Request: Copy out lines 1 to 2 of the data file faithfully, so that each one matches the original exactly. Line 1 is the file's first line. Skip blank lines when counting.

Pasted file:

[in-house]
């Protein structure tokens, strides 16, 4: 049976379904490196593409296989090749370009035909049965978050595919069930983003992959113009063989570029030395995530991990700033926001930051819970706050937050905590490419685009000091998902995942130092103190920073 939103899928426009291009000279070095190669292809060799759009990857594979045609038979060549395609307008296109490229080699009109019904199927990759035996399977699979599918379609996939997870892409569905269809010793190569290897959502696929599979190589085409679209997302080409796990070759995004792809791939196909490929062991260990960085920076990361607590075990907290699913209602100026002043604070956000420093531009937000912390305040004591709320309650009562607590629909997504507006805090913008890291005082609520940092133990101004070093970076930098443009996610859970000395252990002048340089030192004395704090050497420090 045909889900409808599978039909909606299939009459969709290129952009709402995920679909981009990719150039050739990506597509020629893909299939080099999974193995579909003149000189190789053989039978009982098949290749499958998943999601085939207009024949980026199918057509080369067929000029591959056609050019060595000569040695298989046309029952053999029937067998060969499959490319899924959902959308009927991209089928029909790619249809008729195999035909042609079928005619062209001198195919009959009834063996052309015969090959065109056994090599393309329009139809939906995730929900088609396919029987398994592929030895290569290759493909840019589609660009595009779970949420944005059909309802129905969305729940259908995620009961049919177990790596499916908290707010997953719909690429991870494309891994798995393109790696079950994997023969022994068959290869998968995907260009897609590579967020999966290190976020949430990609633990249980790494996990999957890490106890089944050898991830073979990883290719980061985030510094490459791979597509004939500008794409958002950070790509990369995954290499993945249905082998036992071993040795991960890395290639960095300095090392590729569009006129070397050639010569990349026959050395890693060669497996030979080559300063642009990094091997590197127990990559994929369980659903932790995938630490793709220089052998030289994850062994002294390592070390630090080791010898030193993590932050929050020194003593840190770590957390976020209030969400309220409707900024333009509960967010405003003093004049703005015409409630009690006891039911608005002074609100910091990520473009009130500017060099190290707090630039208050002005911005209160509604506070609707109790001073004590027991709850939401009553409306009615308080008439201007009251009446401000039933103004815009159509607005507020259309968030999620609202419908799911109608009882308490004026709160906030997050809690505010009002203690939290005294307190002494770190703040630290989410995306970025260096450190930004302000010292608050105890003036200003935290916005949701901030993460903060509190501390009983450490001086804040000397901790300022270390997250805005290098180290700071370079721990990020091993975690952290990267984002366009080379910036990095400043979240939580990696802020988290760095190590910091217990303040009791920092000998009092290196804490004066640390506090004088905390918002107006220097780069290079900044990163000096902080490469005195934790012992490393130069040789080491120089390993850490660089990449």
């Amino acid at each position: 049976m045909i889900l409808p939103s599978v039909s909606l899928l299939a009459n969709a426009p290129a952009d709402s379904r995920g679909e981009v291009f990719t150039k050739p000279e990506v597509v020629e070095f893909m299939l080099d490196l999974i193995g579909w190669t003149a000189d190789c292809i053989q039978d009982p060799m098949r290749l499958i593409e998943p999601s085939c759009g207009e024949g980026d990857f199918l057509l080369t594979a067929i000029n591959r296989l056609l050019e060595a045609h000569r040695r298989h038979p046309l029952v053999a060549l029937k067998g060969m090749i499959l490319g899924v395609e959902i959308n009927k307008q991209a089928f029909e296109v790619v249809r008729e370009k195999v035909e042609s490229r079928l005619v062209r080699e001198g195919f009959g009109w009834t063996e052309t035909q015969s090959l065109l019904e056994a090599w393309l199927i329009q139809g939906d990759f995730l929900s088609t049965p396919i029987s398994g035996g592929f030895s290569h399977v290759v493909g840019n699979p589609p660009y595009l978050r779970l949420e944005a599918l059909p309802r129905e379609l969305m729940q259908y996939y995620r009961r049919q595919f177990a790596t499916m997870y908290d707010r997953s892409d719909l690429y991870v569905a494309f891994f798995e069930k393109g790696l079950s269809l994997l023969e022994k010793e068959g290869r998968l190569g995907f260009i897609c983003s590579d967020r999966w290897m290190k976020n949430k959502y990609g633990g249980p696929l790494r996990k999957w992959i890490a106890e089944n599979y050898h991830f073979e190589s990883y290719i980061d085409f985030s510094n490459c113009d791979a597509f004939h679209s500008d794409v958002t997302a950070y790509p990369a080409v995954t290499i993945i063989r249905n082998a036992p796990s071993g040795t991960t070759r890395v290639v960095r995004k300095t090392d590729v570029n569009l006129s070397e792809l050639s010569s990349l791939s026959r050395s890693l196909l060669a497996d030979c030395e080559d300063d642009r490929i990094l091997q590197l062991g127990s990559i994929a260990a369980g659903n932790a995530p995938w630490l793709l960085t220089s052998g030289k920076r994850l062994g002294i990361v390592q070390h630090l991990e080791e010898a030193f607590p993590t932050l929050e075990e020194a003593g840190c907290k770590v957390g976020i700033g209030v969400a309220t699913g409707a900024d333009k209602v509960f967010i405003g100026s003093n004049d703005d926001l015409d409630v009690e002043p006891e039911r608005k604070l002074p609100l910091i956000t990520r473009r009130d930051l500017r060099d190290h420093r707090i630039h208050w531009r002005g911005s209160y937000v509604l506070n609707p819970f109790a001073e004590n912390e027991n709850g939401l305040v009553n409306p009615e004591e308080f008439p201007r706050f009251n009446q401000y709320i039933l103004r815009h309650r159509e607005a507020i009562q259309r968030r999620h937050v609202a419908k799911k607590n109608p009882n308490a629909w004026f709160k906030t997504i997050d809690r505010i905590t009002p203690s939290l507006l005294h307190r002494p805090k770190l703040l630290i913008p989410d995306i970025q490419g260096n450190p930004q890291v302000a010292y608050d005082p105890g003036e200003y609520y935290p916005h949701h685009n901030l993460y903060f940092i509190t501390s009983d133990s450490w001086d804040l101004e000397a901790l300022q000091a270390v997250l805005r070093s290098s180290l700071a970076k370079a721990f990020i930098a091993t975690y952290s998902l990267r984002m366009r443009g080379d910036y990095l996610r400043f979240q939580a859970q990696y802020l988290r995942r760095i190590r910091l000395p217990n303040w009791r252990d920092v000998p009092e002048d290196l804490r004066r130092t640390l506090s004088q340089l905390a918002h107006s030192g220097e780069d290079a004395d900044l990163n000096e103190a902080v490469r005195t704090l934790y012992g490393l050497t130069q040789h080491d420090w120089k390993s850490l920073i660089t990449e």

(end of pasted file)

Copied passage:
[in-house]
């Protein structure tokens, strides 16, 4: 049976379904490196593409296989090749370009035909049965978050595919069930983003992959113009063989570029030395995530991990700033926001930051819970706050937050905590490419685009000091998902995942130092103190920073 939103899928426009291009000279070095190669292809060799759009990857594979045609038979060549395609307008296109490229080699009109019904199927990759035996399977699979599918379609996939997870892409569905269809010793190569290897959502696929599979190589085409679209997302080409796990070759995004792809791939196909490929062991260990960085920076990361607590075990907290699913209602100026002043604070956000420093531009937000912390305040004591709320309650009562607590629909997504507006805090913008890291005082609520940092133990101004070093970076930098443009996610859970000395252990002048340089030192004395704090050497420090 045909889900409808599978039909909606299939009459969709290129952009709402995920679909981009990719150039050739990506597509020629893909299939080099999974193995579909003149000189190789053989039978009982098949290749499958998943999601085939207009024949980026199918057509080369067929000029591959056609050019060595000569040695298989046309029952053999029937067998060969499959490319899924959902959308009927991209089928029909790619249809008729195999035909042609079928005619062209001198195919009959009834063996052309015969090959065109056994090599393309329009139809939906995730929900088609396919029987398994592929030895290569290759493909840019589609660009595009779970949420944005059909309802129905969305729940259908995620009961049919177990790596499916908290707010997953719909690429991870494309891994798995393109790696079950994997023969022994068959290869998968995907260009897609590579967020999966290190976020949430990609633990249980790494996990999957890490106890089944050898991830073979990883290719980061985030510094490459791979597509004939500008794409958002950070790509990369995954290499993945249905082998036992071993040795991960890395290639960095300095090392590729569009006129070397050639010569990349026959050395890693060669497996030979080559300063642009990094091997590197127990990559994929369980659903932790995938630490793709220089052998030289994850062994002294390592070390630090080791010898030193993590932050929050020194003593840190770590957390976020209030969400309220409707900024333009509960967010405003003093004049703005015409409630009690006891039911608005002074609100910091990520473009009130500017060099190290707090630039208050002005911005209160509604506070609707109790001073004590027991709850939401009553409306009615308080008439201007009251009446401000039933103004815009159509607005507020259309968030999620609202419908799911109608009882308490004026709160906030997050809690505010009002203690939290005294307190002494770190703040630290989410995306970025260096450190930004302000010292608050105890003036200003935290916005949701901030993460903060509190501390009983450490001086804040000397901790300022270390997250805005290098180290700071370079721990990020091993975690952290990267984002366009080379910036990095400043979240939580990696802020988290760095190590910091217990303040009791920092000998009092290196804490004066640390506090004088905390918002107006220097780069290079900044990163000096902080490469005195934790012992490393130069040789080491120089390993850490660089990449």